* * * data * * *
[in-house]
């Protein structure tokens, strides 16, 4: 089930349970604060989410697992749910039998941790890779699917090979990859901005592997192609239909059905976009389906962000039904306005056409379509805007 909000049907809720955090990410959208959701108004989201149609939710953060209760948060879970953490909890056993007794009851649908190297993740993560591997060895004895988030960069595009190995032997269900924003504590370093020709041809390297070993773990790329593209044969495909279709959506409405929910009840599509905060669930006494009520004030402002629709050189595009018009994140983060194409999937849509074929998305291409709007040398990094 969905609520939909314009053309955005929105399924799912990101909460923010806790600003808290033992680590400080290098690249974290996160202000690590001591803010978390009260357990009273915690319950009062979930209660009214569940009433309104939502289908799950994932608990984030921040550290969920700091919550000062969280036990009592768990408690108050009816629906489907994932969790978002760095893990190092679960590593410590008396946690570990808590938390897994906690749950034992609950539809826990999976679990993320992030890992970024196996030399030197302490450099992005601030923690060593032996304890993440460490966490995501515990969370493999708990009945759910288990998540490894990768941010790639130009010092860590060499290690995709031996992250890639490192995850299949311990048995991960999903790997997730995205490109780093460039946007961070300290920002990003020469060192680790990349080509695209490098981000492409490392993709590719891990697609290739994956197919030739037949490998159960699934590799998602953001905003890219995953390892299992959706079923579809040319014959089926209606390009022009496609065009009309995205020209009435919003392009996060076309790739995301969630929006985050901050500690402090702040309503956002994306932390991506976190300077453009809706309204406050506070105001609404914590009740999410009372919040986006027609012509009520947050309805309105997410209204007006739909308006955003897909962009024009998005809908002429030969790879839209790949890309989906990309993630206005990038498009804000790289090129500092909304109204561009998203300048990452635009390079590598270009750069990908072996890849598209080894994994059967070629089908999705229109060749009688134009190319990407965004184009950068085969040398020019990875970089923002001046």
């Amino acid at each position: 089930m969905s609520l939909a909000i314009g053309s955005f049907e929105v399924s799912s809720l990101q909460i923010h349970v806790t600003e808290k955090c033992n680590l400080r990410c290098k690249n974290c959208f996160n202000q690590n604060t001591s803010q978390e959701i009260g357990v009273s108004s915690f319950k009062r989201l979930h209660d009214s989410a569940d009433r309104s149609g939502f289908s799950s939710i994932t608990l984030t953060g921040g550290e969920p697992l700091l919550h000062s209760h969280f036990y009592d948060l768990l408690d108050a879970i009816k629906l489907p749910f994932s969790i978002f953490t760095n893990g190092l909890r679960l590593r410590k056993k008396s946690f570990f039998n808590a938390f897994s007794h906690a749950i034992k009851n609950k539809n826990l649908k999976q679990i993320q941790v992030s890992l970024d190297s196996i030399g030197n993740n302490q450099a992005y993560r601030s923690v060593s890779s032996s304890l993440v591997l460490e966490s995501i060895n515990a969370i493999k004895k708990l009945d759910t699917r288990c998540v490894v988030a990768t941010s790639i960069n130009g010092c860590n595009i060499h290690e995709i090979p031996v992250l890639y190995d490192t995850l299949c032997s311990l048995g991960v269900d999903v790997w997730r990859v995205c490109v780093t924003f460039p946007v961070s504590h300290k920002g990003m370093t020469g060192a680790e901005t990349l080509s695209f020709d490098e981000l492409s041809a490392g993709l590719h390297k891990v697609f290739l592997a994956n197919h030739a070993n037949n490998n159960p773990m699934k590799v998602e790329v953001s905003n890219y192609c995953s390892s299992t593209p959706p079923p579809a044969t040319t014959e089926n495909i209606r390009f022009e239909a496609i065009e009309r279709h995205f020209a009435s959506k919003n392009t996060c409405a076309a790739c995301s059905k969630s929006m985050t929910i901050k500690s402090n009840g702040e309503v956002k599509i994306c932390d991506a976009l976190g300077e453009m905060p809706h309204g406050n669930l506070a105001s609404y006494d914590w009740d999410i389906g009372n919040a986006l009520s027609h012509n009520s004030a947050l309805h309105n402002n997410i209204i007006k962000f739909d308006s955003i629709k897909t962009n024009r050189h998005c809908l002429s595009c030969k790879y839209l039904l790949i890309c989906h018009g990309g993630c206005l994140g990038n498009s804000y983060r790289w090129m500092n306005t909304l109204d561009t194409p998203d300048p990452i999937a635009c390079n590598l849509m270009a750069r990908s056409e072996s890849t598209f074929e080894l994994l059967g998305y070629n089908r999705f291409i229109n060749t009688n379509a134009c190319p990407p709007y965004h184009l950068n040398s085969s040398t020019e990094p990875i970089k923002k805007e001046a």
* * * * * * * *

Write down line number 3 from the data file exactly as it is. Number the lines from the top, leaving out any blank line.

């Amino acid at each position: 089930m969905s609520l939909a909000i314009g053309s955005f049907e929105v399924s799912s809720l990101q909460i923010h349970v806790t600003e808290k955090c033992n680590l400080r990410c290098k690249n974290c959208f996160n202000q690590n604060t001591s803010q978390e959701i009260g357990v009273s108004s915690f319950k009062r989201l979930h209660d009214s989410a569940d009433r309104s149609g939502f289908s799950s939710i994932t608990l984030t953060g921040g550290e969920p697992l700091l919550h000062s209760h969280f036990y009592d948060l768990l408690d108050a879970i009816k629906l489907p749910f994932s969790i978002f953490t760095n893990g190092l909890r679960l590593r410590k056993k008396s946690f570990f039998n808590a938390f897994s007794h906690a749950i034992k009851n609950k539809n826990l649908k999976q679990i993320q941790v992030s890992l970024d190297s196996i030399g030197n993740n302490q450099a992005y993560r601030s923690v060593s890779s032996s304890l993440v591997l460490e966490s995501i060895n515990a969370i493999k004895k708990l009945d759910t699917r288990c998540v490894v988030a990768t941010s790639i960069n130009g010092c860590n595009i060499h290690e995709i090979p031996v992250l890639y190995d490192t995850l299949c032997s311990l048995g991960v269900d999903v790997w997730r990859v995205c490109v780093t924003f460039p946007v961070s504590h300290k920002g990003m370093t020469g060192a680790e901005t990349l080509s695209f020709d490098e981000l492409s041809a490392g993709l590719h390297k891990v697609f290739l592997a994956n197919h030739a070993n037949n490998n159960p773990m699934k590799v998602e790329v953001s905003n890219y192609c995953s390892s299992t593209p959706p079923p579809a044969t040319t014959e089926n495909i209606r390009f022009e239909a496609i065009e009309r279709h995205f020209a009435s959506k919003n392009t996060c409405a076309a790739c995301s059905k969630s929006m985050t929910i901050k500690s402090n009840g702040e309503v956002k599509i994306c932390d991506a976009l976190g300077e453009m905060p809706h309204g406050n669930l506070a105001s609404y006494d914590w009740d999410i389906g009372n919040a986006l009520s027609h012509n009520s004030a947050l309805h309105n402002n997410i209204i007006k962000f739909d308006s955003i629709k897909t962009n024009r050189h998005c809908l002429s595009c030969k790879y839209l039904l790949i890309c989906h018009g990309g993630c206005l994140g990038n498009s804000y983060r790289w090129m500092n306005t909304l109204d561009t194409p998203d300048p990452i999937a635009c390079n590598l849509m270009a750069r990908s056409e072996s890849t598209f074929e080894l994994l059967g998305y070629n089908r999705f291409i229109n060749t009688n379509a134009c190319p990407p709007y965004h184009l950068n040398s085969s040398t020019e990094p990875i970089k923002k805007e001046a």